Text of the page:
Is New Zealand going to hell in a handcart? If you fancy your skill at predicting the future, you should hurry over to optimisticpredictions.com and help yourself to $1,500.00 worth of free bets on questions of that nature. Yes, it's a gimmick. I like gimmicks. Gimmicks got me started on the internet and one of them still does a nice job of supporting the family.
The more I produce of them, the less certainty I have that a particular one will capture people's interest or not. I just know that if you want to make a point of some kind on the old interweb, you have a very substantial range of options, constrained by merely your imagination and the criminal law of the world's various jurisdictions.
So anyway: optimisticpredictions.com. It's a companion site to the new book, Civil War and Other Optimistic Predictions. I won't give away the ending, but if you'd like to get a flavour of the thing without handing over any money, by all means click over to the site and read the free excerpt.
In the book, I test various doomsday predictions about this little country's future. For example this one:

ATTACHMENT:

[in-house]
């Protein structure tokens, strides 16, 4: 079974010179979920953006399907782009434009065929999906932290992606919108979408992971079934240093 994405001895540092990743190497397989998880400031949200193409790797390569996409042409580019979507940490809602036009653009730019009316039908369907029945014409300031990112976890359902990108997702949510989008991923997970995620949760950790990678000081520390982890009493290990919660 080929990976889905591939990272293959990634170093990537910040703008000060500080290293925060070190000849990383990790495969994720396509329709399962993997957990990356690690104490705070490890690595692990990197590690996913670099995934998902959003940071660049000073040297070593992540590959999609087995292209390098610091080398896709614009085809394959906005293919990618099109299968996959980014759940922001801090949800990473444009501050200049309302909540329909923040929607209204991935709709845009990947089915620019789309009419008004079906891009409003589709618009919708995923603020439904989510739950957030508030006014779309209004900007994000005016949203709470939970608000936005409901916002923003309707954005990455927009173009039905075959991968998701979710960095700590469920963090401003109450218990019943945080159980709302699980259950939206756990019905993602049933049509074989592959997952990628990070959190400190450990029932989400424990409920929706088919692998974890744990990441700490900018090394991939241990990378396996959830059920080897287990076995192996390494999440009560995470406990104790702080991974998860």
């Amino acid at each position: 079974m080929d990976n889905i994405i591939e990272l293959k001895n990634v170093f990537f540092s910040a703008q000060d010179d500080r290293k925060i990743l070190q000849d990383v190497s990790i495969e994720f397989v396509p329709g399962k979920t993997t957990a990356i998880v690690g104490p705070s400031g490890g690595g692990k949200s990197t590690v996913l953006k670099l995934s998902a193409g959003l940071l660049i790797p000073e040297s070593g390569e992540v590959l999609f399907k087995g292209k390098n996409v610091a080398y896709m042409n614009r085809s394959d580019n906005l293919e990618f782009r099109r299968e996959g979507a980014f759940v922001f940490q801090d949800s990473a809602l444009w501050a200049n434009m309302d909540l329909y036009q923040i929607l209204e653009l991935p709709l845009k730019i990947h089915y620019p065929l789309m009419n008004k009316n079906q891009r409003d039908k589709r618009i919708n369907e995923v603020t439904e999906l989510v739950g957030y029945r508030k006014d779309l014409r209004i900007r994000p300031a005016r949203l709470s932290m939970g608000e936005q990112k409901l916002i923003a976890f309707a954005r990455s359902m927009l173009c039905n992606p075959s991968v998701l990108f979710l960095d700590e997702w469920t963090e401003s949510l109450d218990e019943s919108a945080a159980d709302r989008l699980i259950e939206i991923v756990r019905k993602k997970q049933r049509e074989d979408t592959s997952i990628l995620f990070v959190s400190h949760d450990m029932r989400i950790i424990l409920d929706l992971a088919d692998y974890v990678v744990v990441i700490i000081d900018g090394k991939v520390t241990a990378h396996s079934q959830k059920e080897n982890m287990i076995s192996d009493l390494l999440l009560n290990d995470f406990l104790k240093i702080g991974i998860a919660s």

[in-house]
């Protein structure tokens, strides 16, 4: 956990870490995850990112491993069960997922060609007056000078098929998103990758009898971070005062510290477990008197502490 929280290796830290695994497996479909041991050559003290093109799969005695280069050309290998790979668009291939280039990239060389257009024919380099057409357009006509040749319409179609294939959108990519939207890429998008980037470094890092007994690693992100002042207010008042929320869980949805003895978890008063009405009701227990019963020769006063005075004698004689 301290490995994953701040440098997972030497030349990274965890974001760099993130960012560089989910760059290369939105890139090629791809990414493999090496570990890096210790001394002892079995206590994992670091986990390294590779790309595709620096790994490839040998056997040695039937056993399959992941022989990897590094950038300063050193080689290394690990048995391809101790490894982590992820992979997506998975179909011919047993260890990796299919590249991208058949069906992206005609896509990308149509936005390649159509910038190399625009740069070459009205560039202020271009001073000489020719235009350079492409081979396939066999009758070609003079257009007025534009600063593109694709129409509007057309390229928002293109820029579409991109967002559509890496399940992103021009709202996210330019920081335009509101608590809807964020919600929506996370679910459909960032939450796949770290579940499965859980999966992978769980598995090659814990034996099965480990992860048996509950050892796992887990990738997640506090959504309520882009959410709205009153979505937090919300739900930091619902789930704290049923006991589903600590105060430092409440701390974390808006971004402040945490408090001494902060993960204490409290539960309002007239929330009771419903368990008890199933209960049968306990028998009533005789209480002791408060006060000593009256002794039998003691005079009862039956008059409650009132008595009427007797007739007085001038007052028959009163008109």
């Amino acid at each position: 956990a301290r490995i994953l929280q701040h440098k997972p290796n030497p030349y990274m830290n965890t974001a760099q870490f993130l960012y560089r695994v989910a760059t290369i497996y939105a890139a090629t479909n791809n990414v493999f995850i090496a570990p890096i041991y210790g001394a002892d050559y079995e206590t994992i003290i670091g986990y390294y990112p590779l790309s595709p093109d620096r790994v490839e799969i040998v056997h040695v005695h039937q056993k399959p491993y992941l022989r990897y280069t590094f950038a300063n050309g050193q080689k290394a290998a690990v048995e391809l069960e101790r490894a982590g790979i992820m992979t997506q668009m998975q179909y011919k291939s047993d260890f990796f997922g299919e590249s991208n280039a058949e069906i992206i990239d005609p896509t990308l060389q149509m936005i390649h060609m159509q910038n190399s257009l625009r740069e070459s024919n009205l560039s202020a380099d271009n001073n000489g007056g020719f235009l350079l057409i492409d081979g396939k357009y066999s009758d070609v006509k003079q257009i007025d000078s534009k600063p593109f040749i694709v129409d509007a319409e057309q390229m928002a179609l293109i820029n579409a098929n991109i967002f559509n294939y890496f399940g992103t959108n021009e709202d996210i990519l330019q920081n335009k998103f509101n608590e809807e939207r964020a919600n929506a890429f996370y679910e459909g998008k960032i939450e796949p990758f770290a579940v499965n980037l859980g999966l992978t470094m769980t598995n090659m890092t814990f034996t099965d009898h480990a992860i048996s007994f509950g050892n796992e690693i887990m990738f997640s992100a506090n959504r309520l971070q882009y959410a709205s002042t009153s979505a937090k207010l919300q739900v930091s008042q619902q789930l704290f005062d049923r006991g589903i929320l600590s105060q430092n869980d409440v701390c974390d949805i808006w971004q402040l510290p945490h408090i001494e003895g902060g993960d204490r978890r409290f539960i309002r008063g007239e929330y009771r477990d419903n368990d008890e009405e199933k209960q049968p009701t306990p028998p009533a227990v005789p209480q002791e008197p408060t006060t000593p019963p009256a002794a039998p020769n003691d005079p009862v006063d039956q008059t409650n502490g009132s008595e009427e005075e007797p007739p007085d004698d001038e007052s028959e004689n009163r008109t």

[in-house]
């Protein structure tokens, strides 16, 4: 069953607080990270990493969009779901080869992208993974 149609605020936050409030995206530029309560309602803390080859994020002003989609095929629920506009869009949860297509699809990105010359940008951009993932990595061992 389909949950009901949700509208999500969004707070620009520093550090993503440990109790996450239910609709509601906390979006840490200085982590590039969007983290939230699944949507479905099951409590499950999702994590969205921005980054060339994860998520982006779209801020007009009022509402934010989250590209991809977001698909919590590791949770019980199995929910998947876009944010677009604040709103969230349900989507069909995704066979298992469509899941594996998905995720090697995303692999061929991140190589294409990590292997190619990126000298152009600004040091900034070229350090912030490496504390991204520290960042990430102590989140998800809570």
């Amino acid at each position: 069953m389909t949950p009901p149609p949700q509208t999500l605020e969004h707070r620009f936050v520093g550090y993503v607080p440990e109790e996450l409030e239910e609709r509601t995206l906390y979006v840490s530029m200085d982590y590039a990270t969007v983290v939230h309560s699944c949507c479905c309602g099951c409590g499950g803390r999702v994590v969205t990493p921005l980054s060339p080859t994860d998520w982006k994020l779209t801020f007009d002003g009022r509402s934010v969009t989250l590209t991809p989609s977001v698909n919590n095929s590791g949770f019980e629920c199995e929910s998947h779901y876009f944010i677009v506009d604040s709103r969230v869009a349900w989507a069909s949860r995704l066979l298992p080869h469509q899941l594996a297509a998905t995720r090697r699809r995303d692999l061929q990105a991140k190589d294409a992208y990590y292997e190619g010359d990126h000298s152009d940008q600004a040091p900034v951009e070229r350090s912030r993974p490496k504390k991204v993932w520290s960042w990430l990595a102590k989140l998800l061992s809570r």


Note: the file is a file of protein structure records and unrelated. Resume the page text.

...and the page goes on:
'This country could be brought to its knees by internal conflict and perhaps civil war over the coming decades as a direct result of this bill.'
If that sounds unlikely to you, then by all means pick up a copy and find out what this author made of that comment.
All the tough ones are there:
--Is the Treaty of Waitangi driving us apart?
--Do civil unions threaten the sanctity of the family?
--Are liberal social values and political correctness undermining our moral foundations?
--Are we destined for economic or environmental meltdown?
Predicting the future - often bleakly - is a national pastime, and now you can enjoy it in the comfort of your own home in a nice, friendly, readable 200-odd-page book. And because I think it's a good idea to let people have their own say, the companion web site is running a betting market to give everyone the chance to put some free money where their mouth is and bet on the future.
Right now the odds on the Treaty being declared null and void are probably the best a gloom merchant will ever get, so if you happen to be of that doleful disposition, go on, fill your boots, before things get better.
Adam Gifford has an excellent column in this morning's Herald on Telecom's woeful broadband performance.